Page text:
The Lincolns’ oldest son, Robert, is standing behind his mother’s chair. Their youngest son, Tad, is standing close to his father. A portrait of son Willie, who died in 1862, is hanging on the wall behind the president.
There’s a small typed memo on the back of the picture. It says: “Eng’d by A. Robin, NY, Entered according to act of Congress in the year 1869 by G.W. Massee in the Clerks office of the District Court of the Eastern District of Pennsylvania.”
What is the picture worth, and how can I sell it? Should we reframe it?
A: What you own is a print made from an engraving.
After Abraham Lincoln was assassinated in 1865, the public clamored for Lincoln memorial souvenirs. Augustus Robin, a New York engraver, used a Matthew Brady photograph of Lincoln and Tad as a model to create a steel engraving of the family.
The engraving was used by G.W. Massee, a Philadelphia printer, to make copies that could be sold to the public. You own one of Massee’s prints. Many were probably made, but it’s not likely that many have survived for 150 years.
The frame may be original, so don’t reframe it. If you want to sell it, you can try online. It might sell for about $100.
To clean old paper, try talcum powder. Take a soft brush or powder puff, sprinkle on the powder, leave for an hour, and brush it off.
Current prices are recorded from antiques shows, flea markets, sales and auctions throughout the United States. Prices vary in different locations because of local economic conditions.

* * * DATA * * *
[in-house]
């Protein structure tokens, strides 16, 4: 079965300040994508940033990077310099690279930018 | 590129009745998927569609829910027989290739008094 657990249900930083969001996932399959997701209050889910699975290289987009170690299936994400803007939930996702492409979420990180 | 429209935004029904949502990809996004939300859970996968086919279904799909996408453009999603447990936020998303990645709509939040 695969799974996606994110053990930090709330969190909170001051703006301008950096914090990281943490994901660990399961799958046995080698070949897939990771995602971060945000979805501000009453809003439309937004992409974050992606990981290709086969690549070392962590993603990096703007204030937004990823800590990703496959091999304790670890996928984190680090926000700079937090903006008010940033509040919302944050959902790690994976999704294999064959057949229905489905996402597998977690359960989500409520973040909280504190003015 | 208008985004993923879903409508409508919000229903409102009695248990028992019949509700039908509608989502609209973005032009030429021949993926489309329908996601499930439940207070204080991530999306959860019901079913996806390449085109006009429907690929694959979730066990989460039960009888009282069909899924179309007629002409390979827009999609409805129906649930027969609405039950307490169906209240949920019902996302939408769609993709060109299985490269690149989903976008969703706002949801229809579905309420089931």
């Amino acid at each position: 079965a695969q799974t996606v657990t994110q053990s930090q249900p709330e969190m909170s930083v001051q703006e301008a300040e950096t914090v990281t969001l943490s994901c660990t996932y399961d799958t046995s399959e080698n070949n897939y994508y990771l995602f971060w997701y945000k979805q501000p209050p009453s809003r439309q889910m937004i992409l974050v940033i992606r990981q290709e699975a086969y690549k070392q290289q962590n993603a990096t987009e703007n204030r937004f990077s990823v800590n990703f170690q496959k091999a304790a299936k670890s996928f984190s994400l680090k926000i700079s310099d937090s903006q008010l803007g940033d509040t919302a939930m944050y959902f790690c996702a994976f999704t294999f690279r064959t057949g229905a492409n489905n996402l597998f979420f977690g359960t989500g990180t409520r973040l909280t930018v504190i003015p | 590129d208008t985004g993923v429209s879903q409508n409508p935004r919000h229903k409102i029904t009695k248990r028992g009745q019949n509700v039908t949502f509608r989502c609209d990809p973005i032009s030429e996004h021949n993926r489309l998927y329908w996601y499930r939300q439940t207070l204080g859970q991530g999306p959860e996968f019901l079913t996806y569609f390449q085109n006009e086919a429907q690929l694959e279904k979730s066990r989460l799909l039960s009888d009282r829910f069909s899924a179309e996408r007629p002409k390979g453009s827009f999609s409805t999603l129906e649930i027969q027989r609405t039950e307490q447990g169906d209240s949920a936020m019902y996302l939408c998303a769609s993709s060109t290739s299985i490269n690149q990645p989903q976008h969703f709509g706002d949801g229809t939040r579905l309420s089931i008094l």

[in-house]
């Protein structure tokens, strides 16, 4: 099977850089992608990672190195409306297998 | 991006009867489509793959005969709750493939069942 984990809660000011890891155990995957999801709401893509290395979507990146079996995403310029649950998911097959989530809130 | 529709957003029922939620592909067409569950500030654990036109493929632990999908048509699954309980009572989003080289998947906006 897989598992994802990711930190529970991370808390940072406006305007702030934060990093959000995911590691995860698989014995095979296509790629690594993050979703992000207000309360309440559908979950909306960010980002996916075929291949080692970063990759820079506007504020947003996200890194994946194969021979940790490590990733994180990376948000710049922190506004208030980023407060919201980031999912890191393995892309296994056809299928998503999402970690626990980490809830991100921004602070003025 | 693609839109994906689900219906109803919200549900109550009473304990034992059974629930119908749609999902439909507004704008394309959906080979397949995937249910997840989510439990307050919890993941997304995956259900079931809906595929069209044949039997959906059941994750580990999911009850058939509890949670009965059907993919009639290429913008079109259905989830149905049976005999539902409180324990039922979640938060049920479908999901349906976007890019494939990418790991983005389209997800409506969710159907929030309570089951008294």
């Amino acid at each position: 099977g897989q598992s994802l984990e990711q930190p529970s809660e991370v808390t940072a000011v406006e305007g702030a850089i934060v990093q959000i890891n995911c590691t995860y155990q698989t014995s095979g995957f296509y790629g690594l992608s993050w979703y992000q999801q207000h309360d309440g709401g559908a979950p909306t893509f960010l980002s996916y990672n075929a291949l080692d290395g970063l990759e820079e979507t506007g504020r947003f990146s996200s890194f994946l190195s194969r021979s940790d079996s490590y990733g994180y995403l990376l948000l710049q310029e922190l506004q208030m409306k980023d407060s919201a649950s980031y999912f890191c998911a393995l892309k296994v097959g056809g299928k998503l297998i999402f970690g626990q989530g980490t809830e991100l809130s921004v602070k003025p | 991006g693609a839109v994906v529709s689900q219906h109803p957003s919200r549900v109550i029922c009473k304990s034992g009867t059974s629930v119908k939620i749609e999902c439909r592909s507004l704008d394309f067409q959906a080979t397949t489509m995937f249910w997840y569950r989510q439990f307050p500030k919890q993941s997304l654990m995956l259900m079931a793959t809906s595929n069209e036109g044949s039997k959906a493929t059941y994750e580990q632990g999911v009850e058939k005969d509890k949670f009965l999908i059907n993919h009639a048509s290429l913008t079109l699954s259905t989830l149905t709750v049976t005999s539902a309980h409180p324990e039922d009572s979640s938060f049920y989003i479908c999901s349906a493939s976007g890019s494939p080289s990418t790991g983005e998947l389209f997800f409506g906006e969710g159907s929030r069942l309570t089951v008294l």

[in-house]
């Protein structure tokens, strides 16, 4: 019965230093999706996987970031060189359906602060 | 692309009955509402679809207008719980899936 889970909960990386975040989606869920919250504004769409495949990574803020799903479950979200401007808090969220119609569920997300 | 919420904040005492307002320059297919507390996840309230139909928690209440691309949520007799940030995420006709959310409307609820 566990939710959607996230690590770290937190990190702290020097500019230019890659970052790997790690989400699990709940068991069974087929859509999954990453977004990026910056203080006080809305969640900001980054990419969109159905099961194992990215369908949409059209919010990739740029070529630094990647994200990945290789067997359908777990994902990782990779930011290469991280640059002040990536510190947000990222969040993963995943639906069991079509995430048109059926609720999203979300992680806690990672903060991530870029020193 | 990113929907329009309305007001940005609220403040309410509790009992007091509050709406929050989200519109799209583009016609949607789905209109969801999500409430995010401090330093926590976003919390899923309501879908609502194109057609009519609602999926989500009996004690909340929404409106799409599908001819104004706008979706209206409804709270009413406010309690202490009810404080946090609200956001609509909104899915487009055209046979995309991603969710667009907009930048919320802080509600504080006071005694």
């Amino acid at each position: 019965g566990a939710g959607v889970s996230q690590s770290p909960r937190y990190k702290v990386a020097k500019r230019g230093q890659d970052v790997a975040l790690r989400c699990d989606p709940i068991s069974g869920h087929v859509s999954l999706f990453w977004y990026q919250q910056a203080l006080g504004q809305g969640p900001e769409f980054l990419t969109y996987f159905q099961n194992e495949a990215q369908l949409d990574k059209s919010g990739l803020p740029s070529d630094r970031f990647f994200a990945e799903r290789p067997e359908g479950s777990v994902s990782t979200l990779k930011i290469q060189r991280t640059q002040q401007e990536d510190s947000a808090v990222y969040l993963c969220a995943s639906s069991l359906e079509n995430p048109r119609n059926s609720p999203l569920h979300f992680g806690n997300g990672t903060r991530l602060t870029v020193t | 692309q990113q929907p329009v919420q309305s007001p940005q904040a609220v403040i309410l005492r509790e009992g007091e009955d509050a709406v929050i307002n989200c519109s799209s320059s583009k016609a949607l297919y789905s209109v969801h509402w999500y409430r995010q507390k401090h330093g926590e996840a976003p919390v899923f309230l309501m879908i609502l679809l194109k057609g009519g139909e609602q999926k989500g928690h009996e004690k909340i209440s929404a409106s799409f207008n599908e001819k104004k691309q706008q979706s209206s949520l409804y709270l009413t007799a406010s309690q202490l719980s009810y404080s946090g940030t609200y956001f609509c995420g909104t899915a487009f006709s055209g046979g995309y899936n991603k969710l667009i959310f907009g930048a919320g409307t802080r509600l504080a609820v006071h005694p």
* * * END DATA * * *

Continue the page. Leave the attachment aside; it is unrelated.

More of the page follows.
- “Little Cub Scout” book, by Mabel Watts, illustrated by William Timmins, Rand McNally Elf Book, 1964, $20.
- Dole “Banana Man” doll, inflatable plastic, long legs, red sneakers, white gloves, product premium, sealed, original bag, 8 by 8 inches, $65.
- Beswick Beatrix Potter figurine, Goody Tiptoes, squirrel holding basket of yellow nuts, marked, 1974-85, 3½ inches, $75.
- Old Dutch Cleanser hooked rug, store promotion, woman holding stick, yellow ground, half circle, 1930s, 17½ by 29 inches, $95.
- Glass luncheon plates, Hobnail pattern, blue opalescent, Fenton Art Glass Co., 6 inches, set of six, $115.
- “Italian Family Cooking” cookbook, by Edward Giobbi, illustrated, first edition, 1971, 252 pages, $145.
- Twiggy doll, shaggy blond hair, black lashes, pink lips, open mouth, Twigster dress, orange and yellow, checked knit top, striped bottom, scarf, Mattel, 1967, 11½ inches, $165.
- Tiffany & Co. ring box, figural apple, sterling silver, gilt interior, signed, 1960s, 2¼ by 1Zc inches, $200.
- Faux bamboo corner shelf, four shelves, mottled, spindle gallery, scalloped edges, c. 1900, 51 by 23 by 19 inches, $210.
- “Darky and Cabin” mechanical bank, cast iron, figure stands in doorway, slot on roof, J. & E. Stevens, 1880s, 3¾ by 4¼ inches, $1,295.
For more information about antiques and collectibles and free price information, visit Kovel’s website, www.kovels.com
Kovel answers as many questions as possible through the column. By sending a letter with a question, you give full permission for use in the column or any Kovel forum. We cannot guarantee the return of any photograph, but if a stamped envelope is included, we will try. The volume of mail makes personal answers or appraisals impossible. Write to Kovel,
The Forum of Fargo-Moorhead, King Features Syndicate, 300 W. 57th St., New York, NY 10019.